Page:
Is Being Planted on the Rock Always a Good Thing?

Matthew 7:24-27 tells the story of the wise man that built his house on a rock, and the foolish man that built his house on the sand. The upshot is that the foolish man had no foundation, so when the rains came down, his house was washed away. The wise man had a firm foundation, and the storm couldn't wash his house away.

This morning, I was reading the parable of the sower in Luke 8:1-15 (also found in Matthew 13:1-23, Mark 4:1-20). In one of the four scenarios in this text, the seed falls on rocky ground. The problem with the rocky ground is that the seed has nowhere to grow but up, but then it quickly withers because it has no moisture1.

So it got me to thinking: The wise man who built his house on a rock is praised, because his house stands firm. The unfortunate seed that started growing on a rock is doomed, because when the sun comes out it withers. What's the difference between the two?

The wise man that built his house on the rock is contrasted with a foolish man who built his house on the sand. The word for sand only shows up a handful of times in the New Testament, and usually is used in the phrase "numbered as the sand of the sea." But it is also used in Revelation 13:1, when John is in vision on the beach looking out at different beasts that are rising out of the sea. In Revelation, the sea is used to refer to a large number of peoples, languages and tongues (Revelation 17:15). The foolish man who built his house on the sand was building his house in close proximity to a place that the Bible says is "worldly". While there appears to be access to life-giving water, when the storm comes, sandy soil without a rock for a foundation leads to ruin.

In the parable of the sower, the problem with the seed that's planted on the rock is that it lacks soil and moisture. This is contrasted with "the good earth," in the parable, which presumably has both adequate soil and sufficient moisture. When Revelation speaks of the earth, it's a foil to the sea. The earth is where the woman flees to escape the storm that the Dragon spews out at her (Revelation 12:14), and it's also a relatively unpopulated place where a beast arises that is unlike the other four sea-beasts (Revelation 13:11).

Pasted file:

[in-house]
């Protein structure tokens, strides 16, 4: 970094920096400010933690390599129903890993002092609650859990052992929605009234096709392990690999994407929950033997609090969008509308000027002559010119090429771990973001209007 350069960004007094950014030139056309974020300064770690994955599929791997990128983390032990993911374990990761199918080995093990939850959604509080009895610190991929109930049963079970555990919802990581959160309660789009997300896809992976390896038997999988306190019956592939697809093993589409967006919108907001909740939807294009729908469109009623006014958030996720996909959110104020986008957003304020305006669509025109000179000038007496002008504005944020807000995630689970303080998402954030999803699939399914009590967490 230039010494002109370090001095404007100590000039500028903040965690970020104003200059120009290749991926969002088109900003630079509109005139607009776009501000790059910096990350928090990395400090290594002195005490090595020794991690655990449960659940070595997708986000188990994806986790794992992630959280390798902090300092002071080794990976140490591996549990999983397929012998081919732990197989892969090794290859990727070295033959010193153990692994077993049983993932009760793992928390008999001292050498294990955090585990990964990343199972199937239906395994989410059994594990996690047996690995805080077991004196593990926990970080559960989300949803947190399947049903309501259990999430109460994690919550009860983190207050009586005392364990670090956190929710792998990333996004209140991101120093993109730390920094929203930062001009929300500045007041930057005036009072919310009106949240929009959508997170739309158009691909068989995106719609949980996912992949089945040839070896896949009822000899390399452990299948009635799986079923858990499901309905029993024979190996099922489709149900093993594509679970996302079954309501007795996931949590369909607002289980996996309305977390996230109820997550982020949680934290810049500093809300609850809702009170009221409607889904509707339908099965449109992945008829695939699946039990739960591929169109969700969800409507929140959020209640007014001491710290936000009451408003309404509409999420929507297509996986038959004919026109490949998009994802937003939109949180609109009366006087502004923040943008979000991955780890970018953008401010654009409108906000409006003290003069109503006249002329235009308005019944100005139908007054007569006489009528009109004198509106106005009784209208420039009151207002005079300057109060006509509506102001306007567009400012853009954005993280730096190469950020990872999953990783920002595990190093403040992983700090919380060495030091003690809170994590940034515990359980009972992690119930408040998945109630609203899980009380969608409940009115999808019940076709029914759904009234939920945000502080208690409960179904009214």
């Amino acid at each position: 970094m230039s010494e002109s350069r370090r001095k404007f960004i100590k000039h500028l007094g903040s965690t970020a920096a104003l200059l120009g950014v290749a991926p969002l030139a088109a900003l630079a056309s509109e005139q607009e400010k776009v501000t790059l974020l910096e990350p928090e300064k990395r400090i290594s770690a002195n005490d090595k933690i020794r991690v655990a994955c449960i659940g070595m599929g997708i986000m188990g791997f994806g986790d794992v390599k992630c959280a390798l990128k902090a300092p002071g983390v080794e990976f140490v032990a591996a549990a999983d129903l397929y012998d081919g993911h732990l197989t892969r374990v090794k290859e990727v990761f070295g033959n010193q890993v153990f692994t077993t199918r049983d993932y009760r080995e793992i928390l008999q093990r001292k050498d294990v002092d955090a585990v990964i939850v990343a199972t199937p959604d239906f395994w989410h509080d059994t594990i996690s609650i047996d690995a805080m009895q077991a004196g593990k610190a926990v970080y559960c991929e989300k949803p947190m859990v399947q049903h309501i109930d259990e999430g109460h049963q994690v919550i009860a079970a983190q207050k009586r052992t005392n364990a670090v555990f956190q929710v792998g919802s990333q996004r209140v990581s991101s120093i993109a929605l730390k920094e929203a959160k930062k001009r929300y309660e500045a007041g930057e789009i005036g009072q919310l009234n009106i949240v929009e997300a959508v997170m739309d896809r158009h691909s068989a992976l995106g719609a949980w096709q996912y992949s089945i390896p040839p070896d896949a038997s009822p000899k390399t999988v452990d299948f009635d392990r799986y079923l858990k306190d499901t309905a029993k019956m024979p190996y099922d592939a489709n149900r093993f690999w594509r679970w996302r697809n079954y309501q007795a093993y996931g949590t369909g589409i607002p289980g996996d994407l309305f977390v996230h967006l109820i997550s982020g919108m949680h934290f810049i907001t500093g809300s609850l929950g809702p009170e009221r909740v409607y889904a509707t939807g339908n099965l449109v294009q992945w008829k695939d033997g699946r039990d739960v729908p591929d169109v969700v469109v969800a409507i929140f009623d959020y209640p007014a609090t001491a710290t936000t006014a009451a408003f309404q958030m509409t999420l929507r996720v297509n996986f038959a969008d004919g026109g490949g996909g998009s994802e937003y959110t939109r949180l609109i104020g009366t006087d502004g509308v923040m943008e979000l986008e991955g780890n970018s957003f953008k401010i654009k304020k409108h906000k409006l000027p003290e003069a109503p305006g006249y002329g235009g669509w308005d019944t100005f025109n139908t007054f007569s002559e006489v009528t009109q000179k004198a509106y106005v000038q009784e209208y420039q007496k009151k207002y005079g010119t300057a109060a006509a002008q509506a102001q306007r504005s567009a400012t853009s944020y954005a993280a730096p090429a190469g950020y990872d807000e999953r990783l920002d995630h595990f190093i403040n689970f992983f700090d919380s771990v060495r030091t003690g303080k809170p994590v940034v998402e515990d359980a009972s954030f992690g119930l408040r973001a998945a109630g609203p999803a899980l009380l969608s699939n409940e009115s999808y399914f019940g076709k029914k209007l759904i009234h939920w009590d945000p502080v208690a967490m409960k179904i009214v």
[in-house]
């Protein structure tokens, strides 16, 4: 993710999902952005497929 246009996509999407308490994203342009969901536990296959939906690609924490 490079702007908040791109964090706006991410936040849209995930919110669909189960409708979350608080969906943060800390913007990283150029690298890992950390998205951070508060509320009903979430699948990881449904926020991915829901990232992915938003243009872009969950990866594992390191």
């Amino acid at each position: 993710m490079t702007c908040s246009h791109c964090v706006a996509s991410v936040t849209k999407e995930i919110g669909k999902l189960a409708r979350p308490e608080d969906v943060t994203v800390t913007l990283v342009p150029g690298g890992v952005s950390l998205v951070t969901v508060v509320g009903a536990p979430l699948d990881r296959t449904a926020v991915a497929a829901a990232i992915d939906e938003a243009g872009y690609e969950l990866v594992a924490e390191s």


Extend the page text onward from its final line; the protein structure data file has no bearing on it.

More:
As I was looking at this, it dawned on me that there are two extremes. There's one extreme where you live right on the edge of the sea on the sand, and you have no anchor for when the storms come in your life (like the religious liberalism of the Sadducees). The other extreme is religious fundamentalism (like the Pharisees) where you get as far away as possible from the sea, and try to live your life on the top of Half Dome in Yosemite where there is no soil and no moisture. At first, you believe that you're founded on the rock, and so you're 100% good–you cloister yourself out from the world, and do nothing but read your Bible and pray. But in this extreme, you also never let yourself access to water. These people focus too much on the rock, and forget that the one who trusts in the Lord "will be like a tree planted by the water that sends out its roots by the stream. It does not fear when heat comes; its leaves are always green. It has no worries in a year of drought and never fails to bear fruit" (Jeremiah 17:8).

Jesus lived a life that didn't go to either extreme. He constantly was grounding (pun intended) himself in His relationship with the Father in solitude in nature, but would go out to the towns and cities to do ministry, but never staying too long to lose His foundation. His spiritual life was neither dry formalism nor wishy-washy whatever-the-culture-wants-ism.

I imagine this is what is meant when the wise man built his house on the rock. I think that this is also the type of rock that Jesus wants to build his church on (Matthew 16:18). God's church should not be so hard and dry that people who join quickly wither, nor should it be a place where when the rains come down, there is no foundation. But rather, it should be a place of good soil, where it can bring forth some 30-fold, others 60-fold, and still others 100-fold (Mark 4:8).

  1. Only the account in Luke mentions the problem of not having moisture. The other accounts in Matthew and Mark say that it withered because it had no root.